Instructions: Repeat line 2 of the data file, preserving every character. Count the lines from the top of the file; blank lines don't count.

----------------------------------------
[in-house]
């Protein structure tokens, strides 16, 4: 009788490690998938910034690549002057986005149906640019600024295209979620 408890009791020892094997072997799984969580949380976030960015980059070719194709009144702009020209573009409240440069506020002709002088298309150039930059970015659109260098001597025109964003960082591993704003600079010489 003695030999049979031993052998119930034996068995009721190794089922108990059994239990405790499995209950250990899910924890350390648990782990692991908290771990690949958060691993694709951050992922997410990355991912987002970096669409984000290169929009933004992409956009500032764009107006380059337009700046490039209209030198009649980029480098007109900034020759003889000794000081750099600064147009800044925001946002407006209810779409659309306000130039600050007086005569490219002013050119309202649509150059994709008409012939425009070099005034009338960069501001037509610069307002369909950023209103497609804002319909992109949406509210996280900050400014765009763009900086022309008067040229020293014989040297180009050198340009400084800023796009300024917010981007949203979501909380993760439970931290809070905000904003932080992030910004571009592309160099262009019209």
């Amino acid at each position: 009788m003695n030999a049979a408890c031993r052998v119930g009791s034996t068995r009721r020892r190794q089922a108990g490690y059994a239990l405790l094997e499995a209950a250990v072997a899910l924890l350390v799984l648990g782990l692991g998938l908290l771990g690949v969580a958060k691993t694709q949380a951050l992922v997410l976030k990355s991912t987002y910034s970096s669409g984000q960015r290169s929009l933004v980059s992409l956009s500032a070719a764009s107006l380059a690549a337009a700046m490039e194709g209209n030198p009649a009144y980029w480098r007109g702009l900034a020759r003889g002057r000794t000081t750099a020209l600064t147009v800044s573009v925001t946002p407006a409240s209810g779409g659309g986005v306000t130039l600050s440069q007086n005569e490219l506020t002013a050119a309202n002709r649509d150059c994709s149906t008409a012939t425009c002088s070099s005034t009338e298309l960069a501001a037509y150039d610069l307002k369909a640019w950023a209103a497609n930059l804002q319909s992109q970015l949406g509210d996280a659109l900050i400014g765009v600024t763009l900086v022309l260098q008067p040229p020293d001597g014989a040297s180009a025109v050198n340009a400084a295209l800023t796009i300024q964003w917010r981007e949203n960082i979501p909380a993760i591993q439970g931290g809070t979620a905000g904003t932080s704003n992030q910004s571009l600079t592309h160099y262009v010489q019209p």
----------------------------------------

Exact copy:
């Protein structure tokens, strides 16, 4: 009788490690998938910034690549002057986005149906640019600024295209979620 408890009791020892094997072997799984969580949380976030960015980059070719194709009144702009020209573009409240440069506020002709002088298309150039930059970015659109260098001597025109964003960082591993704003600079010489 003695030999049979031993052998119930034996068995009721190794089922108990059994239990405790499995209950250990899910924890350390648990782990692991908290771990690949958060691993694709951050992922997410990355991912987002970096669409984000290169929009933004992409956009500032764009107006380059337009700046490039209209030198009649980029480098007109900034020759003889000794000081750099600064147009800044925001946002407006209810779409659309306000130039600050007086005569490219002013050119309202649509150059994709008409012939425009070099005034009338960069501001037509610069307002369909950023209103497609804002319909992109949406509210996280900050400014765009763009900086022309008067040229020293014989040297180009050198340009400084800023796009300024917010981007949203979501909380993760439970931290809070905000904003932080992030910004571009592309160099262009019209």